The Final Presentation:

The project culminates with a theatrical performance where the technical solutions developed during the research and workshops are used to create a complete artistic piece to demonstrate the capabilities of the sustainable theatre and technology. The audience is asked to actively participate to help creating necessary resources to make performance happen and are encouraged to feel, think and learn about the importance of conserving resources and making theatre and the whole world more sustainable.


– Fall 2009: lab1
– Spring 2010: lab2
– Fall 2010: lab3
– Spring 2011: Final presentation


Association of Experimental Electronics from Finland who work mostly on re-engineering and recycling technology to produce original art and music performances.


Tallinn University of Technology

Kanuti Gildi SAAL
MIM plans to use video conferences to invite several artists and scholars to join the workshops: Joost Rekvelt (NL), working on experimental, electronic and robotic art; Sher Doruff (US/NL), PhD on old and new media; Bojana Kunst (SLO), psychologist and expert on group behavior.

Also, They will present our work and will hold a discussion in Pixelache festival in 2010.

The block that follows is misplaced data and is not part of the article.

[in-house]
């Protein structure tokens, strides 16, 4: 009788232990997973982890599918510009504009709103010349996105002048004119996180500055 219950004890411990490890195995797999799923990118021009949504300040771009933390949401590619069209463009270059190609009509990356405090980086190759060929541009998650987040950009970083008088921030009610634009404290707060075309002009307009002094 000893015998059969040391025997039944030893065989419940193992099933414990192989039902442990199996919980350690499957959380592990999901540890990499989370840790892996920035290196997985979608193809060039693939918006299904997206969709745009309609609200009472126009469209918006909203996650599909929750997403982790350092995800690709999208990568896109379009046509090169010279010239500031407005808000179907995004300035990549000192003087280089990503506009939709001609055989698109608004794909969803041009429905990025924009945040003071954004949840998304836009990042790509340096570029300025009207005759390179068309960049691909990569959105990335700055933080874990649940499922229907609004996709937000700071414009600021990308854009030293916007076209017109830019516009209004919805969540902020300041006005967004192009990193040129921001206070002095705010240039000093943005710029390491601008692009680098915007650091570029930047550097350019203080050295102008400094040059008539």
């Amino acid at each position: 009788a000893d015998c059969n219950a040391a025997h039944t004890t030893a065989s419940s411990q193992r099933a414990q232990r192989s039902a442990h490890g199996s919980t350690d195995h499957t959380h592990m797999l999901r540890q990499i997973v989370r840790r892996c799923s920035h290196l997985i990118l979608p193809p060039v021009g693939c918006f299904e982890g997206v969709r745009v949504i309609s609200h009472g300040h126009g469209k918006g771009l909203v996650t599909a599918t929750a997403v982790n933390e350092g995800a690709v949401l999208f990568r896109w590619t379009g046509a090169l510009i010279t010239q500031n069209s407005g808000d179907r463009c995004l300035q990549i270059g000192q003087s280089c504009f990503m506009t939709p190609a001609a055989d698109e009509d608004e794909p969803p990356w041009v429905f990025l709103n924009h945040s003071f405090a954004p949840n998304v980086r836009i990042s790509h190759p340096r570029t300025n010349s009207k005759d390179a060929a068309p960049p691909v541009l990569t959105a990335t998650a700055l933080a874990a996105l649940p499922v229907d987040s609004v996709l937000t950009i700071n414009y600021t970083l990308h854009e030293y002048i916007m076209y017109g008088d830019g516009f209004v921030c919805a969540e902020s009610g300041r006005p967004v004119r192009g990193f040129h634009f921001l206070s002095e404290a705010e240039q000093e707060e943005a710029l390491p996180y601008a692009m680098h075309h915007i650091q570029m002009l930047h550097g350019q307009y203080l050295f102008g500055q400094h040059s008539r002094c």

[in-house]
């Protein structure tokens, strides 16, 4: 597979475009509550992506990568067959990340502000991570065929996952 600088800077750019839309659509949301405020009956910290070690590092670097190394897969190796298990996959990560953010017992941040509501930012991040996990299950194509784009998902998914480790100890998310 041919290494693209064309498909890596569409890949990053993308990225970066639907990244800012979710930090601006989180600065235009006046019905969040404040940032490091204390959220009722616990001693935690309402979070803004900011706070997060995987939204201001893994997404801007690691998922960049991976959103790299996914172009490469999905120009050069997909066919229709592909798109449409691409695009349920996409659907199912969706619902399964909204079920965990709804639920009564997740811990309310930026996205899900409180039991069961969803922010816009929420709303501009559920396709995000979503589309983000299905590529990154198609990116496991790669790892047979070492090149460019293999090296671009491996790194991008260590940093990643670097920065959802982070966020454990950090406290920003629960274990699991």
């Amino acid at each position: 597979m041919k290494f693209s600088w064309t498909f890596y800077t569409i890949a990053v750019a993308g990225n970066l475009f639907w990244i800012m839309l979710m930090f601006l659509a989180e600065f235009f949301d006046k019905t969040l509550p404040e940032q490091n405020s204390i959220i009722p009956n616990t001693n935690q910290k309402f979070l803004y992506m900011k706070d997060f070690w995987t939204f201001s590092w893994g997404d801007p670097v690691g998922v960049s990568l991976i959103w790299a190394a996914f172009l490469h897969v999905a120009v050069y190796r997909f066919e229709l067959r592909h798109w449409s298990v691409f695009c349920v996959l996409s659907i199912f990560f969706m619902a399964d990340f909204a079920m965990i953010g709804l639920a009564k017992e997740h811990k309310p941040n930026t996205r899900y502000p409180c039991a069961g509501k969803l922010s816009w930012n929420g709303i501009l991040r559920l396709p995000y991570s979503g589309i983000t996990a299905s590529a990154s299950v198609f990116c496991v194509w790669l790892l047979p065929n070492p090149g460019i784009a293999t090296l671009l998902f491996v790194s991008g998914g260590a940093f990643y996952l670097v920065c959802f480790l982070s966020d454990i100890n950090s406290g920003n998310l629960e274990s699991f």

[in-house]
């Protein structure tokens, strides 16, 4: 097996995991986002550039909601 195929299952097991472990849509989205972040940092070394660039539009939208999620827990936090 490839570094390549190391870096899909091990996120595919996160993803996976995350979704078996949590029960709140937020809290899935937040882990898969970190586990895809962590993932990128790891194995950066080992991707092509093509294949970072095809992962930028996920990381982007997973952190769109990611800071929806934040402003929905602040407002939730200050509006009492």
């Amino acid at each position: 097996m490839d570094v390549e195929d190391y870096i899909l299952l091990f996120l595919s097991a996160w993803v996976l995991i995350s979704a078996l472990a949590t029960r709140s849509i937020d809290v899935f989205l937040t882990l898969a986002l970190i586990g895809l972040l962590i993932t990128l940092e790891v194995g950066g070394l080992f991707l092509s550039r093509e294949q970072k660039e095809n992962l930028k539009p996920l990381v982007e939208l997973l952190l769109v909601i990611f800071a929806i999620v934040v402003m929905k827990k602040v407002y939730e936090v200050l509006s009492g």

The foundations of the current project lie on MUSICISMOVEMENTISIMAGEISMUSIC (MIM in short) workshops during
2005-2008 with core members Maike Lond, Taavet Jansen and Kristjan Jansen. There were three workshops in total: in Kanuti Gildi SAAL, Tallinn in 2005, 2006 and Karlsruche New Media Centre ZKM, Germany in 2008.

MIM was organized to investigate the technological and interactive art and theatre and bring together experimental art community with more traditional theatre establishment. The main goal was to encourage usage of interdisciplinary practices and latest technology in theaters and performing arts.

All workshops ended with public showing and QA. MIM was documented on DVD and blogged at All ideas and prototypes were released as open source — a very important principle in our work.

The Team:

Maike Lond
Musician, interdisciplinary artist. Graduated Interfaculty Art Science in Royal Academy of Art in Der Haag. In 2008-2009 worked with Von Krahl Theatre on “Is There A Life After Capitalism” and “Republic of Dreams”

Taavet Jansen
Director, programmer and interdisciplinary artist. Graduated as choreographer in Tallinn University and got masters degree in dance and New Media program Dance Unlimited in Amsterdam Theatreschool. Worked with several renowned and not-yet-renowned artists and institutions.

Kristjan Jansen
Interaction designer and user experience consultant. Worked 4 years in Skype as senior interaction designer and has been participating in open source software development for 8 years.

Kalle Tikas
Musician and electronic and mechanic toolkit engineer.

Project is supported by Kanuti Gildi SAAL and Tallinn 2011

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Caden Manson is Editor In Chief and Curator of Contemporary Performance Network and co-founder and artistic director of Big Art Group, a New York City performance company founded in 1999.